In recovery, they tell you to give your eating disorder a name, an identity, to give the voices in your head a will of their own and separate them from the thoughts that are authentically yours. You sit through group therapy and individual therapy and art therapy and you sit at group meals and drink PediaSure if you can’t finish everything on your plate and you document your meals and watch a number of calories on the left side of the low end of the recommended range that to you seems astronomically, earth-shatteringly large enter your body and you talk about Ed. Ed, the voice inside your head that directs you to order salad, dressing on the side and sneers as you step off the treadmill. You quickly learn that he is much more difficult to quell than your hunger.

Through months of treatment, I learned to make his voice much, much softer. I learned that the signals of my body are more powerful and more important than the twisted, perverted dictator in my head. I learned that Ed is strong, but I am stronger.

But I also learned that Ed never really goes away. During my years in support group I watched women recover, finally having quelled Ed’s manipulative prohibitions, go off to college ready to kick ass and take names … and return, a few months later, having relapsed again.

As I stood in Sharples on that first day, I felt Ed stirring. I eyed pasta bar and limitless cereal and ice cream at every meal, and so did he. After years of meals regimented first by me and Ed and weight loss, and then by nutritionists and therapists and weight gain, I could eat whatever I wanted, whenever I wanted it.

So I should just have a salad, dressing on the side…right?

Recovery is always described as a journey. Most of the time, it feels like a battle. Ed is still here. Sometimes he is a whisper; sometimes, he is almost screaming. As the stress mounts (and, along with it, the stress eating), he becomes harder and harder to tune out. My relationship with food is still distorted. The difference is that now I recognize the warning signs. I know that Ed is not my friend — that his voice is not my voice. My first semester at Swarthmore has not been marked by a battle with the Freshman Fifteen, but by my battle with Ed.

If you are struggling with an eating disorder, you are not alone. 20 million women and 10 million men in the United States will develop an eating disorder at some point in their lifetime. Eating disorders are not about weight loss: they are intrinsically linked to control, perfection, and mental health. They are most likely to arise, or reemerge, in environments of stress, confusion, and intensity; the longer you wait, the harder it is to stop. If you feel yourself going down this path, I urge you to reach out. Make an appointment at CAPS, or find someone else you trust to talk to. The National Eating Disorder Association (www.nationaleatingdisorders.org) has 24/7 hotlines and additional information on treatment and recovery. Recovery is not easy, but it is possible. This month, during National Eating Disorder Awareness Week, marks one year since I left intensive treatment, since I recovered. I am grateful every day to wake up in a community as supportive as Swarthmore, and to know that even when Ed’s voice feels louder than my own, I am supported and I am not alone. I am far from perfect, but I am healthy, and I am here.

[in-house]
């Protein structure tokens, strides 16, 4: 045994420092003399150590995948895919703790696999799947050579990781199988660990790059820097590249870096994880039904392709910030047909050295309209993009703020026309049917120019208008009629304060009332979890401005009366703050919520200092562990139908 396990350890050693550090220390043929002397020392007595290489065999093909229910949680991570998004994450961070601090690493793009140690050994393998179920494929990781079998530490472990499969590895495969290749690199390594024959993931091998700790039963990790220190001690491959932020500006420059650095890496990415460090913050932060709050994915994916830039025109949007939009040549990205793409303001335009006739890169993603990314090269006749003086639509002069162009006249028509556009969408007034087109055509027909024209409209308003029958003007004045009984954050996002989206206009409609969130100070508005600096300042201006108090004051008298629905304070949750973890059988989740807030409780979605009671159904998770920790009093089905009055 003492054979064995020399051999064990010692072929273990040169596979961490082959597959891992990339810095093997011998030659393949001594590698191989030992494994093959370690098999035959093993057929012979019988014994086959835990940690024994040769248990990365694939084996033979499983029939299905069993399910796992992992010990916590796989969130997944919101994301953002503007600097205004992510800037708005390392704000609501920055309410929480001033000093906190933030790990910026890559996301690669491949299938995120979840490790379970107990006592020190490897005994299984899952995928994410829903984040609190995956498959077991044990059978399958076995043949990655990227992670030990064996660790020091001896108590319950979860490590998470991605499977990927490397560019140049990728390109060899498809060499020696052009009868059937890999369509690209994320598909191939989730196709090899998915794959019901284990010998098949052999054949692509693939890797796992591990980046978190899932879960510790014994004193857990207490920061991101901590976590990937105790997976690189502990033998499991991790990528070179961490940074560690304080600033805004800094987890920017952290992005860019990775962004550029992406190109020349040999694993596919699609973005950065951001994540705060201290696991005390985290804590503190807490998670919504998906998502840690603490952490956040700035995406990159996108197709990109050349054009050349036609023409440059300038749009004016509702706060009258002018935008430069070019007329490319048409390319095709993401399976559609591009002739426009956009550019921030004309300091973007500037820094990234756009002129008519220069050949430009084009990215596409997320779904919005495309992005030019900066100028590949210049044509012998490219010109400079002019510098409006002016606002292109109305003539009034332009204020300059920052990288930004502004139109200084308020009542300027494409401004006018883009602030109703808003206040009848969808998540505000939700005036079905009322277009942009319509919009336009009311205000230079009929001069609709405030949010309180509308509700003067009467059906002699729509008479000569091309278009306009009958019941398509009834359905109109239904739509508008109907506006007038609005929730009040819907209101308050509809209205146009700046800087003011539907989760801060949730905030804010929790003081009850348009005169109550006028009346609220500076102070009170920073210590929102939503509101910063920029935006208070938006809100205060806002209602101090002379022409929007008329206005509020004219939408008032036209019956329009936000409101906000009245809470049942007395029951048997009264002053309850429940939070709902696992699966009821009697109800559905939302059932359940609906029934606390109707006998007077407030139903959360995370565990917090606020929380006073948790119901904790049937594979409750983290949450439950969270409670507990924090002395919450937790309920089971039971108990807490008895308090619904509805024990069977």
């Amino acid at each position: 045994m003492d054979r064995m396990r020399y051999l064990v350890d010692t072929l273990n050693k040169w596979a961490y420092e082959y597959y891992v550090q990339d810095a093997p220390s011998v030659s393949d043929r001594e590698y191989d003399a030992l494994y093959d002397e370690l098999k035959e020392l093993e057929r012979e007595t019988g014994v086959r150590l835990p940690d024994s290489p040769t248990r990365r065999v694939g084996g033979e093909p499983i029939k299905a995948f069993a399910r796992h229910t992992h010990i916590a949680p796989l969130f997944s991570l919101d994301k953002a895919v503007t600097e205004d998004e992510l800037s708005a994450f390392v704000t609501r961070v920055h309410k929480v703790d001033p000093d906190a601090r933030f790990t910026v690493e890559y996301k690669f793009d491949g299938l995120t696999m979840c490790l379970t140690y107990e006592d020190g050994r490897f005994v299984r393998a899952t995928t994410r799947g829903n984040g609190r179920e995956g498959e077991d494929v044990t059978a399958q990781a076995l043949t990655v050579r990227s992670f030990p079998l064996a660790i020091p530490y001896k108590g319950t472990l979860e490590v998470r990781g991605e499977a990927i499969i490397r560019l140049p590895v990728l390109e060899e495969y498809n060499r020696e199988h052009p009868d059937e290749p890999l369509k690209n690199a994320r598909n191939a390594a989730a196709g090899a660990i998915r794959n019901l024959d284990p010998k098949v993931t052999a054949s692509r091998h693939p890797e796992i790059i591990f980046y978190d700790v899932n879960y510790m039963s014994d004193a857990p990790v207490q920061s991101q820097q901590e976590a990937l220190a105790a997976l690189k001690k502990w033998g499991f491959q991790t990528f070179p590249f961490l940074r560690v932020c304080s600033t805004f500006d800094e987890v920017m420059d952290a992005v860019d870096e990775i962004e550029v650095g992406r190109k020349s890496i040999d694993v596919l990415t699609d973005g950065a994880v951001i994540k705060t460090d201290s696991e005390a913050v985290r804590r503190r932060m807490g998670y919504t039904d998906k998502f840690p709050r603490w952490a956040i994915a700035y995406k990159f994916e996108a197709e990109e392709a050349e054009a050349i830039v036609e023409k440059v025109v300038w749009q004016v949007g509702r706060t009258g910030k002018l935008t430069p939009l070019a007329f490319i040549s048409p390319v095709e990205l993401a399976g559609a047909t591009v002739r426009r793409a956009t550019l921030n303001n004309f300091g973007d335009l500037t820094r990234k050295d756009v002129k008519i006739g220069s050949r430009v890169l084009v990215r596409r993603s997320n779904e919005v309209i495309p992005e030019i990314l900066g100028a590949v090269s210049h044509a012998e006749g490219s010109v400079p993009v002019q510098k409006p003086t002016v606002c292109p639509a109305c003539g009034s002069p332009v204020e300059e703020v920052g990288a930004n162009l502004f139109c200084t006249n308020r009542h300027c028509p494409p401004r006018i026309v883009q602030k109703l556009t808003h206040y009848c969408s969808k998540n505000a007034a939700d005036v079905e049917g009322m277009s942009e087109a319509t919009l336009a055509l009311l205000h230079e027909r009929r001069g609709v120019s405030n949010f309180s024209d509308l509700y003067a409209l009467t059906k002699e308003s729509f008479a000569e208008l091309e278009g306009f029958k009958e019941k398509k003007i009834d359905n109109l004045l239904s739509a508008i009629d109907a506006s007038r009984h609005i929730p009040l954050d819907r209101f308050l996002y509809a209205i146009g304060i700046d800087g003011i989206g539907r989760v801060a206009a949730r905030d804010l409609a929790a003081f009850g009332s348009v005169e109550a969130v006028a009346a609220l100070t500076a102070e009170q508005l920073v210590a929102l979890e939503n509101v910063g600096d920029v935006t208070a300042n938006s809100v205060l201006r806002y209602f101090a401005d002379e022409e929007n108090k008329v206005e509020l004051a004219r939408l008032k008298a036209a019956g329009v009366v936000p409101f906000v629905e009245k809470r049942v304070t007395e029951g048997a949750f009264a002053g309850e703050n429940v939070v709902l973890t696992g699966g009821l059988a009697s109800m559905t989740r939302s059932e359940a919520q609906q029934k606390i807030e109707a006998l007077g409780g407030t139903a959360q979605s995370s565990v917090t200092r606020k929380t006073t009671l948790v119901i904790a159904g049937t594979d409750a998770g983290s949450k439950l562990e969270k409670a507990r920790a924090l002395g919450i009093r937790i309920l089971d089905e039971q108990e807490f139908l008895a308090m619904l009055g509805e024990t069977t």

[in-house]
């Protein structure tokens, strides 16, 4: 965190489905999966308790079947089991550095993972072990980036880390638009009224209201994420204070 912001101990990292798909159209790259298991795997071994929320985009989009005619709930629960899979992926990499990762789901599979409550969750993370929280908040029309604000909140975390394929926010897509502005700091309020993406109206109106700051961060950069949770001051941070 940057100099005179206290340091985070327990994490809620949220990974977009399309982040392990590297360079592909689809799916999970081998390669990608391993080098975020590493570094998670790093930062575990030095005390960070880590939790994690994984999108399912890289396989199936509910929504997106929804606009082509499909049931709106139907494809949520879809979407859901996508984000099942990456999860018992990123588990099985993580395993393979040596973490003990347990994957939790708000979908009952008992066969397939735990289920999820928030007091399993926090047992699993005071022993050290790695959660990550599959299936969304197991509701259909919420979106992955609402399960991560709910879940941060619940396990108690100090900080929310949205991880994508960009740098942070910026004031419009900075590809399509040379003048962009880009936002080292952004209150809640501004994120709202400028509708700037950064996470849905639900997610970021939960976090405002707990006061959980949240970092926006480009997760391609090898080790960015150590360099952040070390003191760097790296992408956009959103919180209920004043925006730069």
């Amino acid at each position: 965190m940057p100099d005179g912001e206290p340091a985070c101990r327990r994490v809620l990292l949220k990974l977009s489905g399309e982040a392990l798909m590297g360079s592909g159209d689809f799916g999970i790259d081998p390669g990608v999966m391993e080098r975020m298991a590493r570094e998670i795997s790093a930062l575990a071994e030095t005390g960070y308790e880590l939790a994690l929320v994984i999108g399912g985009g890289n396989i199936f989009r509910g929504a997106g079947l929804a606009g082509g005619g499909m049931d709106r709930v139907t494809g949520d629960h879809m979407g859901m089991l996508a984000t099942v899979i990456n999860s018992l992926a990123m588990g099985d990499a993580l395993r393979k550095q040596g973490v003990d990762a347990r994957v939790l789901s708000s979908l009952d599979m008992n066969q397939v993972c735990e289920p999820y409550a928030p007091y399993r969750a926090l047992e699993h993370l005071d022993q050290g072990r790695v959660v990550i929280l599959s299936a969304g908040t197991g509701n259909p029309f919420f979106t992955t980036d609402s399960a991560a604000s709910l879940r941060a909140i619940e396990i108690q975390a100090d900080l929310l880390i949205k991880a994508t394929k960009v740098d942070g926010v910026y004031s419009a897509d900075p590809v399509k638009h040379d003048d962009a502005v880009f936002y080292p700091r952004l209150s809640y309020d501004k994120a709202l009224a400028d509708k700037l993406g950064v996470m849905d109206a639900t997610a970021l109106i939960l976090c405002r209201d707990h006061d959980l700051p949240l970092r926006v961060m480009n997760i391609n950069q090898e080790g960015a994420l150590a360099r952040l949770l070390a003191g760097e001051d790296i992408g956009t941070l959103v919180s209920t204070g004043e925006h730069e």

Visioning process report released

in Around Campus/News by


On Wednesday, Feb. 8, President Valerie Smith sent out an email announcing the release of the Student Experience Visioning Study Report that enumerated the conclusions of the almost year-long visioning process.

Starting at the end of the Spring 2016 semester, the college began collecting data and holding conversations with members of the Swarthmore community on how the student experience can be improved. During the Fall 2016 semester, the college began working with Bright Spot consultants to gain an outside perspective on how the college can improve student experiences on campus. Although Bright Spot contributed to the report, it was produced by the college.

According to the report, the study highlighted “key opportunities to improve the student experience and pave the way for future planning activities.” According to Dean of Students Liz Braun, the study focused on the student experience outside of the classroom and its relationship to programs, facilities, and buildings. The report listed three key visions: community and belonging, growth and development, and exploration and curiosity.

Braun further described the student input involved in the visioning process.